Legal Tech Report 2021 - 1
25 October 2021 17:00
- Law Society of South Africa
- Legal Tech Report 2021
- Law and Technology
- Legal Practice
- Legal Profession
One of the key findings in this year’s LexisNexis SA and the Law Society of South Africa’s (LSSA’s) Legal Tech survey into the legal profession, shows a small increase in black legal professionals, while a lack of BEE credentials is a worry for smaller legal firms.
Written by Jeremy Maggs, Media Specialist, Journalist, for LexisNexis SA and the Law Society of South Africa.
The COVID-19 pandemic is rapidly changing the way the legal profession is interacting and using information and there is clear evidence the sector is adopting and using technology with alacrity.
For instance, when it comes to court work, more and more legal professionals now source their information using a laptop, a PC, a tablet, a mobile phone, or an e-book. The age of paper-based information it seems is quickly receding.
This is just one of the key findings of an extensive and updated survey by leading legal technology and risk and compliance solutions provider LexisNexis done in partnership with the Law Society of South Africa (LSSA).
More broadly South Africa’s law fraternity has also been hard hit by the pandemic but has remained strong and resilient. Sixty percent of mainly small and medium sized firms say they have been “grossly impacted” by the lockdown with the remainder giving a more bullish assessment saying the changing work paradigm has had a minimum effect.
Operationally, COVID-19’s biggest impact has been on billings for civil procedure with 34% of respondents saying there has been a negative impact. Sixteen percent of those surveyed say the lockdown has had an impact on criminal law and procedure with the same percentage saying there has been a negative impact on family law. But sadly, there has also been a tragic upside for the profession with respondents reporting an 11% increase in billings in wills, trusts and estates.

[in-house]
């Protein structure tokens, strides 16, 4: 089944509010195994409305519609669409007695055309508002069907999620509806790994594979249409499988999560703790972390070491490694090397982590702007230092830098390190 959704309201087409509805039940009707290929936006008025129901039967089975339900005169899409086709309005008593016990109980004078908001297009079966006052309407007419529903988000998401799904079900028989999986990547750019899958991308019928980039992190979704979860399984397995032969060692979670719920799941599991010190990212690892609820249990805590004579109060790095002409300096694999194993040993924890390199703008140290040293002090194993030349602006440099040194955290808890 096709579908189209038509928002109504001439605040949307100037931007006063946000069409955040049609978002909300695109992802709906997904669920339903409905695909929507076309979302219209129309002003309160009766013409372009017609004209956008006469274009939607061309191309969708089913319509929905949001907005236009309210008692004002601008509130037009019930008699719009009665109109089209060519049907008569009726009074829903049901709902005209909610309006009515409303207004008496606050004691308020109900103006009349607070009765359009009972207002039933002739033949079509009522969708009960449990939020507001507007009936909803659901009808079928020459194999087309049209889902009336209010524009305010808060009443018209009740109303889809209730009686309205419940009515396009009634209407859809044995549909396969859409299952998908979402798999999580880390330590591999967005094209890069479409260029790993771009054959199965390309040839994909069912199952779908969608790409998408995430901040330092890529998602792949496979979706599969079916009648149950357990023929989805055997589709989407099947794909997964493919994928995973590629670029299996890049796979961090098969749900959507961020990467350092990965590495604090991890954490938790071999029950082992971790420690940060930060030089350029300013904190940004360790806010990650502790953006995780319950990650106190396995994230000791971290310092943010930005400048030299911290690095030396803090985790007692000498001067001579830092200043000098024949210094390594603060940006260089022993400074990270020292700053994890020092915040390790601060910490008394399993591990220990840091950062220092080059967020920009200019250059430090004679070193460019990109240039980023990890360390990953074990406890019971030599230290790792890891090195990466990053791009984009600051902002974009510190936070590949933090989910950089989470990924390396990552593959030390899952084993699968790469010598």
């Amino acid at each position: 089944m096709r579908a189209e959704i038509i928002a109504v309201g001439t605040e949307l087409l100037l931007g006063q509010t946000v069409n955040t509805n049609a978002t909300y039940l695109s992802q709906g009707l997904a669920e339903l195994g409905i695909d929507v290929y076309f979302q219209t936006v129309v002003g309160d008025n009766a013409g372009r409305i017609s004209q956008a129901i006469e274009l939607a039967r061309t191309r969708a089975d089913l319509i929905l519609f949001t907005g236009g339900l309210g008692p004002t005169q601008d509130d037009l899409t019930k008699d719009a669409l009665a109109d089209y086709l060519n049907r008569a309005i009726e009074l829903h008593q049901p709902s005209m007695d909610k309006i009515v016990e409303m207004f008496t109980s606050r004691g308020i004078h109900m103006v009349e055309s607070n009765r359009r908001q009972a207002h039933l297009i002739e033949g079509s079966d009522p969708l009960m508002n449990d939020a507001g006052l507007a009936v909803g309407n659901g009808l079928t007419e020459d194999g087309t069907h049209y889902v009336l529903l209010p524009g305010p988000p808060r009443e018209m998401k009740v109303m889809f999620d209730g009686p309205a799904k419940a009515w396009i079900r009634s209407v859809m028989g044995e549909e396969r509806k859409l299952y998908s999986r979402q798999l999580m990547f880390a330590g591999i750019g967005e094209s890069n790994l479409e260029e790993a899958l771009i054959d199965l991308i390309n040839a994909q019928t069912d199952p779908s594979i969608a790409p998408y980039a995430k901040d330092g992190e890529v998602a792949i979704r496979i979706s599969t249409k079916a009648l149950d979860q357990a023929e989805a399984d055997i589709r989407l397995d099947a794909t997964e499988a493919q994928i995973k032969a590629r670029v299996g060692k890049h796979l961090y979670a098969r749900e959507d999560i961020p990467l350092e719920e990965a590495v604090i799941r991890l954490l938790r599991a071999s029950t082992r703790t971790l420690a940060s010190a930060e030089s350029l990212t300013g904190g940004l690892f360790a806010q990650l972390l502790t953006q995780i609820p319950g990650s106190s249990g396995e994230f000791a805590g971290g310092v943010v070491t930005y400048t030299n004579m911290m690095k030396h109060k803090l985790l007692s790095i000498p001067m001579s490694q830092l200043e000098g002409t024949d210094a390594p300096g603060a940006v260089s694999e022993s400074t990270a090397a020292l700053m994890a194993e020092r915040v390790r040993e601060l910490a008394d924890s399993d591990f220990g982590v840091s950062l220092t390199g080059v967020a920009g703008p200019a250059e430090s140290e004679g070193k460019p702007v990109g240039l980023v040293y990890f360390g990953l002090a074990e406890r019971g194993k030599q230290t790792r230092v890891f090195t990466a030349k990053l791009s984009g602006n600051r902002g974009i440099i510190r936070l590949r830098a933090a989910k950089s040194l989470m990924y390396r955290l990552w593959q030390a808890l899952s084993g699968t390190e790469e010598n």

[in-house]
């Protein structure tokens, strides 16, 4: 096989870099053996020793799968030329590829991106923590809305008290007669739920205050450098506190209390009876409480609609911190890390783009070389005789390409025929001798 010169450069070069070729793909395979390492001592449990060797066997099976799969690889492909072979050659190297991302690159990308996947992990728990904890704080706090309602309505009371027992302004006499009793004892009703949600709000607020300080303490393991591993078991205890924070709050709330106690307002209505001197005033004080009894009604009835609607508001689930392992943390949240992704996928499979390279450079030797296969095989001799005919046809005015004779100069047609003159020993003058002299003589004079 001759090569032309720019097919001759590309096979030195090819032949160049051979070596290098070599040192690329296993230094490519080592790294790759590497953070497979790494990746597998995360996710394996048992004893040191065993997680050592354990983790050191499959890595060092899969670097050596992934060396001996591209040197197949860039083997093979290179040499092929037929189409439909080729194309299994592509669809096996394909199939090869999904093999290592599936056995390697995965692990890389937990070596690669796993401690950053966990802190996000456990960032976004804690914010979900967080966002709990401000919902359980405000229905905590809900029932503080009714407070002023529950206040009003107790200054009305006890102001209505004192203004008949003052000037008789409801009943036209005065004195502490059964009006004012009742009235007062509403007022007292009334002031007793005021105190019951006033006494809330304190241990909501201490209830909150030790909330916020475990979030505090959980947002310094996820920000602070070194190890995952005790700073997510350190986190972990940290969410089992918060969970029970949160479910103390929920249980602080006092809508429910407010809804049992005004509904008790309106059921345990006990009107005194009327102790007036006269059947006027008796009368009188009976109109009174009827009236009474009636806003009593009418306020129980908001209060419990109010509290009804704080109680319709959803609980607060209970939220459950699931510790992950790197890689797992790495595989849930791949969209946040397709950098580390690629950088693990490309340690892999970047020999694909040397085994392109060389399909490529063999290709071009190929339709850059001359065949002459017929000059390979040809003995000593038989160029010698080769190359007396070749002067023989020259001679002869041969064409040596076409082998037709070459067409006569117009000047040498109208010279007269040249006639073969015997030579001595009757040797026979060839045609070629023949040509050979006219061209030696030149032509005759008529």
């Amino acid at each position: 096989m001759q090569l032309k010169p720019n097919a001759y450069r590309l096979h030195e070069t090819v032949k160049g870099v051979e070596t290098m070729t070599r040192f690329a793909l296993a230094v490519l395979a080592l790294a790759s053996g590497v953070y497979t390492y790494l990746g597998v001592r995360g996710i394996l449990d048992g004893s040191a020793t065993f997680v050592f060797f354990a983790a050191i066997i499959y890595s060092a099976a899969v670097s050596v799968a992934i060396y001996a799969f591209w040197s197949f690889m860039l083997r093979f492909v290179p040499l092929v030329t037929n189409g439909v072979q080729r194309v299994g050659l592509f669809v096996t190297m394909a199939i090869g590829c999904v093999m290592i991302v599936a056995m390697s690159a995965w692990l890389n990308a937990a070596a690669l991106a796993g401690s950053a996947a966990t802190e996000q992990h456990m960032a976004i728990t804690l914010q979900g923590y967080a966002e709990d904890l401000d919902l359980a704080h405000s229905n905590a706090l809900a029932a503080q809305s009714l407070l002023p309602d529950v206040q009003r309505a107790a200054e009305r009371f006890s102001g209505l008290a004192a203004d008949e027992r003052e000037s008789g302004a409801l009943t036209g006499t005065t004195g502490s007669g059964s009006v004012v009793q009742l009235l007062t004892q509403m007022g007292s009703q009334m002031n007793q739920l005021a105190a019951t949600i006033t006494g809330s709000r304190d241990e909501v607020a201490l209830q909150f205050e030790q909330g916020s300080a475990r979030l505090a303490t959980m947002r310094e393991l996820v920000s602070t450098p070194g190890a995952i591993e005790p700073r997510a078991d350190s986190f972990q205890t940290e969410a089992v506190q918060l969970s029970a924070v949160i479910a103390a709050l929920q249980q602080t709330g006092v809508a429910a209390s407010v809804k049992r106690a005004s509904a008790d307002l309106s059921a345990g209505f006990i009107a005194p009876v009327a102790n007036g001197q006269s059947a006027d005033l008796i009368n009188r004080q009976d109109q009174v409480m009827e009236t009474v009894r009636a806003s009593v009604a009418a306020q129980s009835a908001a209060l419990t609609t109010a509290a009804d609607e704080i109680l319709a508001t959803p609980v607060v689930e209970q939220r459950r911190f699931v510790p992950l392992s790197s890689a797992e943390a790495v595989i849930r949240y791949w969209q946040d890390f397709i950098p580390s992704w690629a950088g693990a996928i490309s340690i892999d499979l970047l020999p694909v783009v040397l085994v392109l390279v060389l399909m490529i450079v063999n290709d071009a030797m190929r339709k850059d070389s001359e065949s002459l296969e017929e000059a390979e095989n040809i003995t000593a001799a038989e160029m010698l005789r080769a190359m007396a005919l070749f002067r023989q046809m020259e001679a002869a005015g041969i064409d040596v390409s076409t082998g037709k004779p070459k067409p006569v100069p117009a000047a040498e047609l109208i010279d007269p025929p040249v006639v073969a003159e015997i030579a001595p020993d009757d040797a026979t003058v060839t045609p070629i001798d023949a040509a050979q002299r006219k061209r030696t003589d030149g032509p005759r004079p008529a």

The Legal Tech Report 2021 is an important body of research giving a moment-in-time snapshot of the challenges and concerns facing South Africa’s law profession. The study also comes at a time when the rule of law in South Africa was tested to the limit after ten days of civil unrest that inflicted damage to the economy and led to a deeply concerning loss of lives.
In that turbulent wake there were constant reminders by many in the legal fraternity that it was only through respect and strict adherence to the principles of the rule of law and the constitution that society’s centre was able to hold.
By way of background on the study, in 2016, LexisNexis and the LSSA partnered on a body of research to best understand how the legal landscape had changed since an initial study commissioned in 2008. A regular analysis of the legal profession was envisaged with the intention of developing a review of legal practice in South Africa and to monitor significant changes and notable trends. The last report was published in 2016. The much-needed 2021 incarnation yielded interesting and important findings.
Twenty-eight percent of respondents have been in practice for up to ten years while 21% were veteran practitioners having been in the profession for between 31 and 40 years. According to LexisNexis’s best current data there are close on thirteen thousand law firms in South Africa, with around 54 thousand professionals including attorneys, advocates, conveyancers, candidate attorneys and notaries. More than three quarters are considered small firms and are made up of one to ten fee earners who are mostly engaged in litigation, debt collecting and conveyancing.”
That overview provides valuable context to the survey in as much as half the sample size were sole proprietors and close on three quarters employ between one and ten staff. Most firms in the 2021 survey practice in the areas of Litigation, Commercial Law, Conveyancing, and Civil and Family Law. The majority of those polled are in the northern provinces of South Africa. Interestingly over the past five years there has been an increase in legal professionals in this region and an almost equal decrease in those living in the Cape provinces.
A significant finding in the 2021 report shows that fully white owned firms have shown a decline over the past 23 years, yet they remain the stronghold of small firms. In 2016, 60% of firms in this category were fully white owned. That percentage now stands at 49% with only 19% of firms being fully black owned. That is up from 11% five years ago. Patently there is still much work to do on the transformation front.